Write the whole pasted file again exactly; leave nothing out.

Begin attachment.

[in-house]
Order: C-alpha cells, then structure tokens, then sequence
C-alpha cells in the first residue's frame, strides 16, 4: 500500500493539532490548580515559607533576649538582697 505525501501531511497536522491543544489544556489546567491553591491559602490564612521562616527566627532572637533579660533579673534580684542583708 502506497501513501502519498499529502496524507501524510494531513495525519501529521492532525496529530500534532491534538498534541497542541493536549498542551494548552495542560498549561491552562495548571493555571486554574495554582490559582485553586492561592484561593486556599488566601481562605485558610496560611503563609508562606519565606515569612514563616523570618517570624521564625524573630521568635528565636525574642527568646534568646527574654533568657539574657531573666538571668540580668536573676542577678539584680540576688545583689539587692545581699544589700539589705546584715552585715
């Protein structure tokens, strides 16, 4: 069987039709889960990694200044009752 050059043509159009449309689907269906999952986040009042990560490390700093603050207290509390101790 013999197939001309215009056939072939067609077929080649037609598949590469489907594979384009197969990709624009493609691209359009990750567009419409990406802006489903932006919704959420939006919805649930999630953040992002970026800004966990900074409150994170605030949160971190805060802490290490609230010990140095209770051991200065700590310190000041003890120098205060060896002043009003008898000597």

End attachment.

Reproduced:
[in-house]
Order: C-alpha cells, then structure tokens, then sequence
C-alpha cells in the first residue's frame, strides 16, 4: 500500500493539532490548580515559607533576649538582697 505525501501531511497536522491543544489544556489546567491553591491559602490564612521562616527566627532572637533579660533579673534580684542583708 502506497501513501502519498499529502496524507501524510494531513495525519501529521492532525496529530500534532491534538498534541497542541493536549498542551494548552495542560498549561491552562495548571493555571486554574495554582490559582485553586492561592484561593486556599488566601481562605485558610496560611503563609508562606519565606515569612514563616523570618517570624521564625524573630521568635528565636525574642527568646534568646527574654533568657539574657531573666538571668540580668536573676542577678539584680540576688545583689539587692545581699544589700539589705546584715552585715
């Protein structure tokens, strides 16, 4: 069987039709889960990694200044009752 050059043509159009449309689907269906999952986040009042990560490390700093603050207290509390101790 013999197939001309215009056939072939067609077929080649037609598949590469489907594979384009197969990709624009493609691209359009990750567009419409990406802006489903932006919704959420939006919805649930999630953040992002970026800004966990900074409150994170605030949160971190805060802490290490609230010990140095209770051991200065700590310190000041003890120098205060060896002043009003008898000597």